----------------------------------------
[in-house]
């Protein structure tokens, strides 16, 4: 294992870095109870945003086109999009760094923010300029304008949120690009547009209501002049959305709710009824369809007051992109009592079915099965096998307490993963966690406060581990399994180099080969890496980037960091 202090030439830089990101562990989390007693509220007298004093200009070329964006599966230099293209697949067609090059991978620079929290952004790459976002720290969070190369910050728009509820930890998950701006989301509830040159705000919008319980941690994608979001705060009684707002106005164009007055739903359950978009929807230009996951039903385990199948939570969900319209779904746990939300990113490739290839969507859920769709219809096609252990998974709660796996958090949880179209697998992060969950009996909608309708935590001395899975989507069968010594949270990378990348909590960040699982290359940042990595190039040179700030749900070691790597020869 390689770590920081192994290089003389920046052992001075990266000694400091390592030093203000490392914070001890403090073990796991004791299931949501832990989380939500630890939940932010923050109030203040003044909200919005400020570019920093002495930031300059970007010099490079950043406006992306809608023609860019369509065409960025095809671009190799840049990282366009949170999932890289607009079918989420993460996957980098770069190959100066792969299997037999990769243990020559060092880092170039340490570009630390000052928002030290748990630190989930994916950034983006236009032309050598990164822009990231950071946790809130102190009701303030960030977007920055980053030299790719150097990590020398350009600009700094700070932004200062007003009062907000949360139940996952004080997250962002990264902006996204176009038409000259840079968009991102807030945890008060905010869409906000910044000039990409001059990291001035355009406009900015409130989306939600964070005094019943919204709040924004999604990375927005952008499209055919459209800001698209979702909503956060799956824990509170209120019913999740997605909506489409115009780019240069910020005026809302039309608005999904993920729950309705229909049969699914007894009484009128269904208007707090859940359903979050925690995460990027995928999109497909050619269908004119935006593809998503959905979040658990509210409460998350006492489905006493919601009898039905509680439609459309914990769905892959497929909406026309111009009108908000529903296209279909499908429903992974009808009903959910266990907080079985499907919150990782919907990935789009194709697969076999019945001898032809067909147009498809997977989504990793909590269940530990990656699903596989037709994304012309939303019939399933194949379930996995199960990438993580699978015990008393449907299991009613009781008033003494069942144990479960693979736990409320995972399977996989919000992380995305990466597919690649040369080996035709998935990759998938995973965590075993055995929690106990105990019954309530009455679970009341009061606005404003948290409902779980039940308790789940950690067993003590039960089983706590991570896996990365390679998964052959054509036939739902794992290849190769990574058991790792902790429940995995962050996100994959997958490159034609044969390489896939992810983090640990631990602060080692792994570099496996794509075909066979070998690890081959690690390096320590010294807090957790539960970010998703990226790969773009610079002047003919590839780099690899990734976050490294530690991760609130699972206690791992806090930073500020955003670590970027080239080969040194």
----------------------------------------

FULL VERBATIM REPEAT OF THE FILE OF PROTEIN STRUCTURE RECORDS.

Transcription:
[in-house]
């Protein structure tokens, strides 16, 4: 294992870095109870945003086109999009760094923010300029304008949120690009547009209501002049959305709710009824369809007051992109009592079915099965096998307490993963966690406060581990399994180099080969890496980037960091 202090030439830089990101562990989390007693509220007298004093200009070329964006599966230099293209697949067609090059991978620079929290952004790459976002720290969070190369910050728009509820930890998950701006989301509830040159705000919008319980941690994608979001705060009684707002106005164009007055739903359950978009929807230009996951039903385990199948939570969900319209779904746990939300990113490739290839969507859920769709219809096609252990998974709660796996958090949880179209697998992060969950009996909608309708935590001395899975989507069968010594949270990378990348909590960040699982290359940042990595190039040179700030749900070691790597020869 390689770590920081192994290089003389920046052992001075990266000694400091390592030093203000490392914070001890403090073990796991004791299931949501832990989380939500630890939940932010923050109030203040003044909200919005400020570019920093002495930031300059970007010099490079950043406006992306809608023609860019369509065409960025095809671009190799840049990282366009949170999932890289607009079918989420993460996957980098770069190959100066792969299997037999990769243990020559060092880092170039340490570009630390000052928002030290748990630190989930994916950034983006236009032309050598990164822009990231950071946790809130102190009701303030960030977007920055980053030299790719150097990590020398350009600009700094700070932004200062007003009062907000949360139940996952004080997250962002990264902006996204176009038409000259840079968009991102807030945890008060905010869409906000910044000039990409001059990291001035355009406009900015409130989306939600964070005094019943919204709040924004999604990375927005952008499209055919459209800001698209979702909503956060799956824990509170209120019913999740997605909506489409115009780019240069910020005026809302039309608005999904993920729950309705229909049969699914007894009484009128269904208007707090859940359903979050925690995460990027995928999109497909050619269908004119935006593809998503959905979040658990509210409460998350006492489905006493919601009898039905509680439609459309914990769905892959497929909406026309111009009108908000529903296209279909499908429903992974009808009903959910266990907080079985499907919150990782919907990935789009194709697969076999019945001898032809067909147009498809997977989504990793909590269940530990990656699903596989037709994304012309939303019939399933194949379930996995199960990438993580699978015990008393449907299991009613009781008033003494069942144990479960693979736990409320995972399977996989919000992380995305990466597919690649040369080996035709998935990759998938995973965590075993055995929690106990105990019954309530009455679970009341009061606005404003948290409902779980039940308790789940950690067993003590039960089983706590991570896996990365390679998964052959054509036939739902794992290849190769990574058991790792902790429940995995962050996100994959997958490159034609044969390489896939992810983090640990631990602060080692792994570099496996794509075909066979070998690890081959690690390096320590010294807090957790539960970010998703990226790969773009610079002047003919590839780099690899990734976050490294530690991760609130699972206690791992806090930073500020955003670590970027080239080969040194």